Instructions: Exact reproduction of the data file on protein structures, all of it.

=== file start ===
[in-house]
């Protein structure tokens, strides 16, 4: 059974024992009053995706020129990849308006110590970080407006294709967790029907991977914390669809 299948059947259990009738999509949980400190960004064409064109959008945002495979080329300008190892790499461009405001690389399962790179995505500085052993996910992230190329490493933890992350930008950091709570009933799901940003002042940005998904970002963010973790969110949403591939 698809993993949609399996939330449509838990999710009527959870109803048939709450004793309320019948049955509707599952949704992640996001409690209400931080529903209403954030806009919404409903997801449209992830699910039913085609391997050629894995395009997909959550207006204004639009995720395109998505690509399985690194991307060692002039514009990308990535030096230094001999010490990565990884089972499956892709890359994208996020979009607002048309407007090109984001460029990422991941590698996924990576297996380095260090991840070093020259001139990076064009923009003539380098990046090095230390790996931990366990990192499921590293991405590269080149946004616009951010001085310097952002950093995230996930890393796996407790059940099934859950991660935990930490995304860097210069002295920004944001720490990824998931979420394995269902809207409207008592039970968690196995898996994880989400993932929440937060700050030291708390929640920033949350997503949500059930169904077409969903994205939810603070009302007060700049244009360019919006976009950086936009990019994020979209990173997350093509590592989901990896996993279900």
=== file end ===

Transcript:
[in-house]
């Protein structure tokens, strides 16, 4: 059974024992009053995706020129990849308006110590970080407006294709967790029907991977914390669809 299948059947259990009738999509949980400190960004064409064109959008945002495979080329300008190892790499461009405001690389399962790179995505500085052993996910992230190329490493933890992350930008950091709570009933799901940003002042940005998904970002963010973790969110949403591939 698809993993949609399996939330449509838990999710009527959870109803048939709450004793309320019948049955509707599952949704992640996001409690209400931080529903209403954030806009919404409903997801449209992830699910039913085609391997050629894995395009997909959550207006204004639009995720395109998505690509399985690194991307060692002039514009990308990535030096230094001999010490990565990884089972499956892709890359994208996020979009607002048309407007090109984001460029990422991941590698996924990576297996380095260090991840070093020259001139990076064009923009003539380098990046090095230390790996931990366990990192499921590293991405590269080149946004616009951010001085310097952002950093995230996930890393796996407790059940099934859950991660935990930490995304860097210069002295920004944001720490990824998931979420394995269902809207409207008592039970968690196995898996994880989400993932929440937060700050030291708390929640920033949350997503949500059930169904077409969903994205939810603070009302007060700049244009360019919006976009950086936009990019994020979209990173997350093509590592989901990896996993279900």